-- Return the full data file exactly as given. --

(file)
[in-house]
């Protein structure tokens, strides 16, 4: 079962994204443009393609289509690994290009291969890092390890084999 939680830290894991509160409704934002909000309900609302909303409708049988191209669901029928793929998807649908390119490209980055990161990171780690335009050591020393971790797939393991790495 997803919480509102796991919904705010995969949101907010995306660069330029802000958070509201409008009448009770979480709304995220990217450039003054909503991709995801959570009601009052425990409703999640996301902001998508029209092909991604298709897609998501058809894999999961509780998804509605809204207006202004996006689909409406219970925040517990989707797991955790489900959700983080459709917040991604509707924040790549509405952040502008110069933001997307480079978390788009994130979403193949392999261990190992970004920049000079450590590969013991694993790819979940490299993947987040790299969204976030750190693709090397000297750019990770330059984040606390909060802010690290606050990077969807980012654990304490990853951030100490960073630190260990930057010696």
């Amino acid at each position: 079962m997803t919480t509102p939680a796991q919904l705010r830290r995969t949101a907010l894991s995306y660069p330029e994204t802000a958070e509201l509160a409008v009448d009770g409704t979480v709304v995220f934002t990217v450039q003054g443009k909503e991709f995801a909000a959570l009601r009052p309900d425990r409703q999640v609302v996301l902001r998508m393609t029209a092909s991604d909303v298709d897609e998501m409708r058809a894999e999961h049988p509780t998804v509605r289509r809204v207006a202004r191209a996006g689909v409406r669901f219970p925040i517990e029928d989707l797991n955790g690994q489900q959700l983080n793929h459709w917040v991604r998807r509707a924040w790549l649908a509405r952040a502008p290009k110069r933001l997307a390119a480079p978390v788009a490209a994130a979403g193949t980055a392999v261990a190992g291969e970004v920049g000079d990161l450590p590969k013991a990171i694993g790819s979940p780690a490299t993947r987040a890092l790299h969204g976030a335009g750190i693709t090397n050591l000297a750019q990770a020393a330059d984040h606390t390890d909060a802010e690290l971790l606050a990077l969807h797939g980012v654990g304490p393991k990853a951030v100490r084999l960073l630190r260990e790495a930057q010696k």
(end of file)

[in-house]
């Protein structure tokens, strides 16, 4: 079962994204443009393609289509690994290009291969890092390890084999 939680830290894991509160409704934002909000309900609302909303409708049988191209669901029928793929998807649908390119490209980055990161990171780690335009050591020393971790797939393991790495 997803919480509102796991919904705010995969949101907010995306660069330029802000958070509201409008009448009770979480709304995220990217450039003054909503991709995801959570009601009052425990409703999640996301902001998508029209092909991604298709897609998501058809894999999961509780998804509605809204207006202004996006689909409406219970925040517990989707797991955790489900959700983080459709917040991604509707924040790549509405952040502008110069933001997307480079978390788009994130979403193949392999261990190992970004920049000079450590590969013991694993790819979940490299993947987040790299969204976030750190693709090397000297750019990770330059984040606390909060802010690290606050990077969807980012654990304490990853951030100490960073630190260990930057010696």
């Amino acid at each position: 079962m997803t919480t509102p939680a796991q919904l705010r830290r995969t949101a907010l894991s995306y660069p330029e994204t802000a958070e509201l509160a409008v009448d009770g409704t979480v709304v995220f934002t990217v450039q003054g443009k909503e991709f995801a909000a959570l009601r009052p309900d425990r409703q999640v609302v996301l902001r998508m393609t029209a092909s991604d909303v298709d897609e998501m409708r058809a894999e999961h049988p509780t998804v509605r289509r809204v207006a202004r191209a996006g689909v409406r669901f219970p925040i517990e029928d989707l797991n955790g690994q489900q959700l983080n793929h459709w917040v991604r998807r509707a924040w790549l649908a509405r952040a502008p290009k110069r933001l997307a390119a480079p978390v788009a490209a994130a979403g193949t980055a392999v261990a190992g291969e970004v920049g000079d990161l450590p590969k013991a990171i694993g790819s979940p780690a490299t993947r987040a890092l790299h969204g976030a335009g750190i693709t090397n050591l000297a750019q990770a020393a330059d984040h606390t390890d909060a802010e690290l971790l606050a990077l969807h797939g980012v654990g304490p393991k990853a951030v100490r084999l960073l630190r260990e790495a930057q010696k």